A nod to National Poetry Day

Reposting this, on National Poetry Day, from something I wrote a while back, just because I watched A World Without Down’s Syndrome last night and it got me thinking about, amongst many other things, what family and diversity mean (scroll down for a summary of what I thought…). Most doctors (academic and otherwise) discuss learning disability in terms of medicine and a list of conditions, in contrast to personality and character, so:

The Fabulous Raana Salman

What does “puck off” mean, you asked,
When a playground jibe you misheard,
It’s an insult, we said, with a bittersweet laugh,
And “puck” is quite a rude word.

You’re older now, and more in the know,
And you’re still just brilliantly funny,
We love how you call my other half “bro”,
And our mother is always called “mummies!”

You constantly amaze us with all that you do,
You garden, you cook and you bake,
You’re a music fan who likes her tunes loud,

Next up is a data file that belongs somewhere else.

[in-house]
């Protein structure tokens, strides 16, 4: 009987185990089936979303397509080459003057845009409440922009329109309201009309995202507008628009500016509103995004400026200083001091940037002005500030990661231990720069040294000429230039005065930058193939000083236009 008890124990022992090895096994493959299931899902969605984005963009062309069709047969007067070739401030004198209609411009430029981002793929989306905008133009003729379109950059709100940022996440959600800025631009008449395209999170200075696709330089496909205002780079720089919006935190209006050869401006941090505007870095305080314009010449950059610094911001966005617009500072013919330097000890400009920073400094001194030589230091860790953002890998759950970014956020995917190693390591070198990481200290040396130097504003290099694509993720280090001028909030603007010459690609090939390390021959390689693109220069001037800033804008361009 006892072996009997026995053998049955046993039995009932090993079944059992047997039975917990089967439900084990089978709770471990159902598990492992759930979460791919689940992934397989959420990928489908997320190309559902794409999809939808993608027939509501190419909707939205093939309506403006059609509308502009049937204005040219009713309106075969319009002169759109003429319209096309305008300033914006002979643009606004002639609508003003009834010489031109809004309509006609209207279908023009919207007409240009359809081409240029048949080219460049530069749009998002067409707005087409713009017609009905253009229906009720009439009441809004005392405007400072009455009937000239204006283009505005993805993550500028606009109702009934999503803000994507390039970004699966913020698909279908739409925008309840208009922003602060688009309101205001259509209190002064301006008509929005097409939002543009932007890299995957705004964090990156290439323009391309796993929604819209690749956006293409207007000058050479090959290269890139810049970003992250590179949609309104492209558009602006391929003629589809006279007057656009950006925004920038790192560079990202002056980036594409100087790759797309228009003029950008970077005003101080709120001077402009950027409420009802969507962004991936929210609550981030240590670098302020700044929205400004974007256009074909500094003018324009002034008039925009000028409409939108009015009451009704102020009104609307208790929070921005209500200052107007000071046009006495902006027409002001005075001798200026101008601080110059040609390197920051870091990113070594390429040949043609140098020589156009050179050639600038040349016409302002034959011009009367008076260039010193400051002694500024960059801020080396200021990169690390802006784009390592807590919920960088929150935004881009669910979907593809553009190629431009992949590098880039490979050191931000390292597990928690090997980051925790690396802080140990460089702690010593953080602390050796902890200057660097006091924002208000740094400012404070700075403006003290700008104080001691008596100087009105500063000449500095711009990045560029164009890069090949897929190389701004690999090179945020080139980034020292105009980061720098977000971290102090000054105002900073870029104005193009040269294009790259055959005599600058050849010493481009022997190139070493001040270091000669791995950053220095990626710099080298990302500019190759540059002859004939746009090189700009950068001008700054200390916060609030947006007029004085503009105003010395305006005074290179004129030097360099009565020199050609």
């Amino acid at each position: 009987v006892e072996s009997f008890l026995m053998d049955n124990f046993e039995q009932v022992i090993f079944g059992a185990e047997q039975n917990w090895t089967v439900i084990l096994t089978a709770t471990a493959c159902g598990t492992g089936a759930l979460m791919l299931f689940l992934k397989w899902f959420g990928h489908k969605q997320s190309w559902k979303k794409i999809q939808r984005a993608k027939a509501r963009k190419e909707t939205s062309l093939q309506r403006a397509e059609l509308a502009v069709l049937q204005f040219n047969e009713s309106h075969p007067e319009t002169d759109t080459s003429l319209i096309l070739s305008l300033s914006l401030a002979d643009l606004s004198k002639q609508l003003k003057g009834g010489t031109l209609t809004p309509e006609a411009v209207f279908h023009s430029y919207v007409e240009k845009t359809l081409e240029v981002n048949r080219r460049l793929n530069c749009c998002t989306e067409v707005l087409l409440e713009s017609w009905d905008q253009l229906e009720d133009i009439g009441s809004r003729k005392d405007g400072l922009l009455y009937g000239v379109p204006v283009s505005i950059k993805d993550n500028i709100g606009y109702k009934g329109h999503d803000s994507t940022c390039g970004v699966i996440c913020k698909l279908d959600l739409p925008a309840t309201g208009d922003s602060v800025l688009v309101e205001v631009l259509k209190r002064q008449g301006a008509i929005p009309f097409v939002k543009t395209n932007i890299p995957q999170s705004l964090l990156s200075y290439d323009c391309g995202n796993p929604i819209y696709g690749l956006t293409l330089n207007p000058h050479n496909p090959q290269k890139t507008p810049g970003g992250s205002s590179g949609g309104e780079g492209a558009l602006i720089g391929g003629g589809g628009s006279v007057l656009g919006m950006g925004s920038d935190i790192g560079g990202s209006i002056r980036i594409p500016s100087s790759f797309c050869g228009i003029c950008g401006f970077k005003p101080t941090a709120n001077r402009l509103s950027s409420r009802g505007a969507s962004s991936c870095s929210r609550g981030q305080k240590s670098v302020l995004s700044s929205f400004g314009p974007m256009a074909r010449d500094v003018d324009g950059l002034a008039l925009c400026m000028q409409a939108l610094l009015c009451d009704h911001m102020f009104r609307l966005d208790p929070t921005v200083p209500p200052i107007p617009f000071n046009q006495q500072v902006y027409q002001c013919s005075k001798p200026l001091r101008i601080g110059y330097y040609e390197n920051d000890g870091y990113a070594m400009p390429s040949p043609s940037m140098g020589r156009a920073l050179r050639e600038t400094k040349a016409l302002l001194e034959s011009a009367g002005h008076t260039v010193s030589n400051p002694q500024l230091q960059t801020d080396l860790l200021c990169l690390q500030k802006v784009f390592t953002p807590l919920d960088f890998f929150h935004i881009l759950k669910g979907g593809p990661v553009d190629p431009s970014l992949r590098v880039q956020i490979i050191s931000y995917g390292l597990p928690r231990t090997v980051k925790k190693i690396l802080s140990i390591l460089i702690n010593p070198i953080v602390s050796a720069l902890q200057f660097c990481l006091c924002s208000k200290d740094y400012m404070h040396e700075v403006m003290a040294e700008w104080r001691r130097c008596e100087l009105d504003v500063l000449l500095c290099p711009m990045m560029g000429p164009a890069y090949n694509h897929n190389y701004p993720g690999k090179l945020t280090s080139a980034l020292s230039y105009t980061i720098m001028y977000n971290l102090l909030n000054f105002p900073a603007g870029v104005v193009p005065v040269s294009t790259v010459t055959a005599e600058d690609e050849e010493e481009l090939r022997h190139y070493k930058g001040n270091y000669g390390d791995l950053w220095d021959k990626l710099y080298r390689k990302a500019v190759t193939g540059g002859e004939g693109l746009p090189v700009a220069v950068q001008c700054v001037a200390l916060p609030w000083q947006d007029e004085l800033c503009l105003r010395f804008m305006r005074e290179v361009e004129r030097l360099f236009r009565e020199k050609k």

Full volume – bloody early – at dawn break.

You love Chinese food and movie nights in,
And sometimes the pub if it’s near,
Remember your fury when we ordered you juice,
And you indignantly cried: “I want beer!”

“You’re fried!” you shout, knowingly wrong,
After watching The Apprentice on telly,
You say it when angry or to make us smile,
And it shows you’ve fire in your belly.

You’re creative and busy and do stuff we can’t,
You’ve woven and painted and grown,
I love having you stay so you’re able to see
How your art brightens up my home.

You’re thoughtful with gifts, matching present to person,
(You know I like peppermint tea)
We joke how “mummies” foots the bill sometimes,
And you say of your gifts: “They’re for free!”

You love baggy sweatshirts, they comfort and cloak,
You categorically refuse a posh frock,
You know your own mind, you’re fabulous and kind,
And basically Raans, you rock.

————————————————————————————————————-

And, some (very) brief thoughts on Sally Phillips’ documentary here:

About Saba Salman

Saba Salman is a social affairs journalist and commissioning editor who writes regularly for The Guardian. Saba is a trustee of the charity Sibs, which supports siblings of disabled children and adults, and an RSA fellow. She is a former Evening Standard local government and social affairs correspondent.
This entry was posted in Uncategorized. Bookmark the permalink.

Leave a Reply

Your email address will not be published. Required fields are marked *